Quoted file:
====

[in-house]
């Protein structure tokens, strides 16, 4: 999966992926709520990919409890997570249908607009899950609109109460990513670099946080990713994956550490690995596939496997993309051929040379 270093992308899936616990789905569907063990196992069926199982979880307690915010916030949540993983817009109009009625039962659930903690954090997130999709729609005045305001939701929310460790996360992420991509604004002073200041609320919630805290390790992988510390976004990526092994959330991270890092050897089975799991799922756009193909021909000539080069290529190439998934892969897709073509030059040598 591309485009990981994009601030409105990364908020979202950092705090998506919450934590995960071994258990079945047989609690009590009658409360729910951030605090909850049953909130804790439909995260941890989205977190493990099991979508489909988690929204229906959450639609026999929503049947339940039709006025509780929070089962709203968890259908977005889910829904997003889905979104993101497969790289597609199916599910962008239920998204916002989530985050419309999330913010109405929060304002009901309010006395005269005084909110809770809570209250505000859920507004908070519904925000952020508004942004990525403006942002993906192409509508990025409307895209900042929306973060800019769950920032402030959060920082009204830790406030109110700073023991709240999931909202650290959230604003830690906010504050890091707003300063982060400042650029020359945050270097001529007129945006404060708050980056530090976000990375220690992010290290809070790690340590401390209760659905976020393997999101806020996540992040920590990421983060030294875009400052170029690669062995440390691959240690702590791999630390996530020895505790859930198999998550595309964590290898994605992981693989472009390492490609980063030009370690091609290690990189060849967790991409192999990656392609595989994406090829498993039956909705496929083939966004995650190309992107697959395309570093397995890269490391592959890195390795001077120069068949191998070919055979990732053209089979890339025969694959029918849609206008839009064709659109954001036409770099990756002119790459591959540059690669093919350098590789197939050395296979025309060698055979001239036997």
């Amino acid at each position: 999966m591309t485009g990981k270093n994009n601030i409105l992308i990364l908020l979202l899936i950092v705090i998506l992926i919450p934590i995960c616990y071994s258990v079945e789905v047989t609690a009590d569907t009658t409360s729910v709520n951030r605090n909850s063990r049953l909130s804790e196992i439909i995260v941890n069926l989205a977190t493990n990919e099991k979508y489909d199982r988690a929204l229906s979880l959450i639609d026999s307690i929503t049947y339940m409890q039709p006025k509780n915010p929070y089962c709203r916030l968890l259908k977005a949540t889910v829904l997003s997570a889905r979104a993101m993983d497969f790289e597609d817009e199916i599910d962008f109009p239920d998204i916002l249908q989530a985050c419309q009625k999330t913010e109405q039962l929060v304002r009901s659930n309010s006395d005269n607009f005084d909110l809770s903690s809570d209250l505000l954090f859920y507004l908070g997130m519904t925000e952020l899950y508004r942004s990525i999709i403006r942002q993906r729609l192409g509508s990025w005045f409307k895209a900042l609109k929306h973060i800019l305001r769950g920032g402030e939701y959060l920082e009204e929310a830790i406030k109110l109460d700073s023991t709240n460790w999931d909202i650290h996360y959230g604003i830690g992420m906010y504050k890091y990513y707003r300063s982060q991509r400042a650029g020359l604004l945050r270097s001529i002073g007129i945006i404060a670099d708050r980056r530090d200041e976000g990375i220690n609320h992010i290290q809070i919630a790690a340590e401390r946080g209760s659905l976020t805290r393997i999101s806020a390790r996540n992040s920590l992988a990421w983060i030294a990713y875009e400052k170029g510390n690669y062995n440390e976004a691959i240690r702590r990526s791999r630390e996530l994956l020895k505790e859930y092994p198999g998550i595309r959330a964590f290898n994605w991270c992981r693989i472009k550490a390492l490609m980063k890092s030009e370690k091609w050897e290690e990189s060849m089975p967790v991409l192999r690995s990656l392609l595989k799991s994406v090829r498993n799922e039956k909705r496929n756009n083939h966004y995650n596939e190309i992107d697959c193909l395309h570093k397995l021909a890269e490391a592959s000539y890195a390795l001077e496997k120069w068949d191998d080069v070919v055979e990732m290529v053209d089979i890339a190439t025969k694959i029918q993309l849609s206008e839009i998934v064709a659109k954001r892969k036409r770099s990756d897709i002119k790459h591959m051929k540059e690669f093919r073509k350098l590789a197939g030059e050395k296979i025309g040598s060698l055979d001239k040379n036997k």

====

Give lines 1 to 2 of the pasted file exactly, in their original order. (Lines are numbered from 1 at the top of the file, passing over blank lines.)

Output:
[in-house]
């Protein structure tokens, strides 16, 4: 999966992926709520990919409890997570249908607009899950609109109460990513670099946080990713994956550490690995596939496997993309051929040379 270093992308899936616990789905569907063990196992069926199982979880307690915010916030949540993983817009109009009625039962659930903690954090997130999709729609005045305001939701929310460790996360992420991509604004002073200041609320919630805290390790992988510390976004990526092994959330991270890092050897089975799991799922756009193909021909000539080069290529190439998934892969897709073509030059040598 591309485009990981994009601030409105990364908020979202950092705090998506919450934590995960071994258990079945047989609690009590009658409360729910951030605090909850049953909130804790439909995260941890989205977190493990099991979508489909988690929204229906959450639609026999929503049947339940039709006025509780929070089962709203968890259908977005889910829904997003889905979104993101497969790289597609199916599910962008239920998204916002989530985050419309999330913010109405929060304002009901309010006395005269005084909110809770809570209250505000859920507004908070519904925000952020508004942004990525403006942002993906192409509508990025409307895209900042929306973060800019769950920032402030959060920082009204830790406030109110700073023991709240999931909202650290959230604003830690906010504050890091707003300063982060400042650029020359945050270097001529007129945006404060708050980056530090976000990375220690992010290290809070790690340590401390209760659905976020393997999101806020996540992040920590990421983060030294875009400052170029690669062995440390691959240690702590791999630390996530020895505790859930198999998550595309964590290898994605992981693989472009390492490609980063030009370690091609290690990189060849967790991409192999990656392609595989994406090829498993039956909705496929083939966004995650190309992107697959395309570093397995890269490391592959890195390795001077120069068949191998070919055979990732053209089979890339025969694959029918849609206008839009064709659109954001036409770099990756002119790459591959540059690669093919350098590789197939050395296979025309060698055979001239036997």